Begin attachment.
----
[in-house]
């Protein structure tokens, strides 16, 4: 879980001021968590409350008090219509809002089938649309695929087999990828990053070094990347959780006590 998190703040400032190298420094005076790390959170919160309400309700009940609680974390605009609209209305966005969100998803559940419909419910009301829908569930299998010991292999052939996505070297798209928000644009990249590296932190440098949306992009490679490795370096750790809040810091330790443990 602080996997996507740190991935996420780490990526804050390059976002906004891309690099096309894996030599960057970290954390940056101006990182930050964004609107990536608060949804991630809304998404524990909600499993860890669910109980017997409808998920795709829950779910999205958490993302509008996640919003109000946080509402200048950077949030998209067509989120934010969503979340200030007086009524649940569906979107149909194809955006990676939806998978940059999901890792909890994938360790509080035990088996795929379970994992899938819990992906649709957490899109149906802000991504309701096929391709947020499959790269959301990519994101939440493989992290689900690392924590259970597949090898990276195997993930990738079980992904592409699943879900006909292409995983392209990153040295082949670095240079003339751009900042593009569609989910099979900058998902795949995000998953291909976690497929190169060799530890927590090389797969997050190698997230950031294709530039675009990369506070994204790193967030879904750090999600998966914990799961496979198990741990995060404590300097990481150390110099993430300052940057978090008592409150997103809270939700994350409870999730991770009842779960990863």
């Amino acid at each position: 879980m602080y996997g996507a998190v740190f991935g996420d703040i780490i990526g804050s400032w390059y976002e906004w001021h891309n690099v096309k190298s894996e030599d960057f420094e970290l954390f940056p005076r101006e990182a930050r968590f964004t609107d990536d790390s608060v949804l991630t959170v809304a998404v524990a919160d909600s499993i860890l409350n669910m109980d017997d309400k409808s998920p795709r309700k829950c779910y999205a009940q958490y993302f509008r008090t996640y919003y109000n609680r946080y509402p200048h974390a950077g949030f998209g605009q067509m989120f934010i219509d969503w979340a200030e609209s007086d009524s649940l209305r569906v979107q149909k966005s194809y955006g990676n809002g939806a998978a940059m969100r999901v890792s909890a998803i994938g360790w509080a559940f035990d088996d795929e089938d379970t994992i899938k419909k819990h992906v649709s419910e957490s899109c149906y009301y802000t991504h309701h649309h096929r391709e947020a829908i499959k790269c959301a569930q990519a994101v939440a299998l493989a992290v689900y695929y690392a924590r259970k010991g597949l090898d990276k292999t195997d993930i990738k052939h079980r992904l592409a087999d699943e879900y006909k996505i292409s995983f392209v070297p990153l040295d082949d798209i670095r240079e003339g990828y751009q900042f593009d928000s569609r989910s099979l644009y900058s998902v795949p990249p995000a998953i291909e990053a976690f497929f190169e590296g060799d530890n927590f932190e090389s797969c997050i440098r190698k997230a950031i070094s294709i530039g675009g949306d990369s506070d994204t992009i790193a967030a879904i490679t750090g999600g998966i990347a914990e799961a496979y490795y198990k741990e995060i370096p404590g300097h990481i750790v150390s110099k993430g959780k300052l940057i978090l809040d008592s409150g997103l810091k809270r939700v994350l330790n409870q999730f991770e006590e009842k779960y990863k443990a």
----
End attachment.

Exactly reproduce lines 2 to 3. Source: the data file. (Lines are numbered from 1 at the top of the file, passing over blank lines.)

């Protein structure tokens, strides 16, 4: 879980001021968590409350008090219509809002089938649309695929087999990828990053070094990347959780006590 998190703040400032190298420094005076790390959170919160309400309700009940609680974390605009609209209305966005969100998803559940419909419910009301829908569930299998010991292999052939996505070297798209928000644009990249590296932190440098949306992009490679490795370096750790809040810091330790443990 602080996997996507740190991935996420780490990526804050390059976002906004891309690099096309894996030599960057970290954390940056101006990182930050964004609107990536608060949804991630809304998404524990909600499993860890669910109980017997409808998920795709829950779910999205958490993302509008996640919003109000946080509402200048950077949030998209067509989120934010969503979340200030007086009524649940569906979107149909194809955006990676939806998978940059999901890792909890994938360790509080035990088996795929379970994992899938819990992906649709957490899109149906802000991504309701096929391709947020499959790269959301990519994101939440493989992290689900690392924590259970597949090898990276195997993930990738079980992904592409699943879900006909292409995983392209990153040295082949670095240079003339751009900042593009569609989910099979900058998902795949995000998953291909976690497929190169060799530890927590090389797969997050190698997230950031294709530039675009990369506070994204790193967030879904750090999600998966914990799961496979198990741990995060404590300097990481150390110099993430300052940057978090008592409150997103809270939700994350409870999730991770009842779960990863």
């Amino acid at each position: 879980m602080y996997g996507a998190v740190f991935g996420d703040i780490i990526g804050s400032w390059y976002e906004w001021h891309n690099v096309k190298s894996e030599d960057f420094e970290l954390f940056p005076r101006e990182a930050r968590f964004t609107d990536d790390s608060v949804l991630t959170v809304a998404v524990a919160d909600s499993i860890l409350n669910m109980d017997d309400k409808s998920p795709r309700k829950c779910y999205a009940q958490y993302f509008r008090t996640y919003y109000n609680r946080y509402p200048h974390a950077g949030f998209g605009q067509m989120f934010i219509d969503w979340a200030e609209s007086d009524s649940l209305r569906v979107q149909k966005s194809y955006g990676n809002g939806a998978a940059m969100r999901v890792s909890a998803i994938g360790w509080a559940f035990d088996d795929e089938d379970t994992i899938k419909k819990h992906v649709s419910e957490s899109c149906y009301y802000t991504h309701h649309h096929r391709e947020a829908i499959k790269c959301a569930q990519a994101v939440a299998l493989a992290v689900y695929y690392a924590r259970k010991g597949l090898d990276k292999t195997d993930i990738k052939h079980r992904l592409a087999d699943e879900y006909k996505i292409s995983f392209v070297p990153l040295d082949d798209i670095r240079e003339g990828y751009q900042f593009d928000s569609r989910s099979l644009y900058s998902v795949p990249p995000a998953i291909e990053a976690f497929f190169e590296g060799d530890n927590f932190e090389s797969c997050i440098r190698k997230a950031i070094s294709i530039g675009g949306d990369s506070d994204t992009i790193a967030a879904i490679t750090g999600g998966i990347a914990e799961a496979y490795y198990k741990e995060i370096p404590g300097h990481i750790v150390s110099k993430g959780k300052l940057i978090l809040d008592s409150g997103l810091k809270r939700v994350l330790n409870q999730f991770e006590e009842k779960y990863k443990a």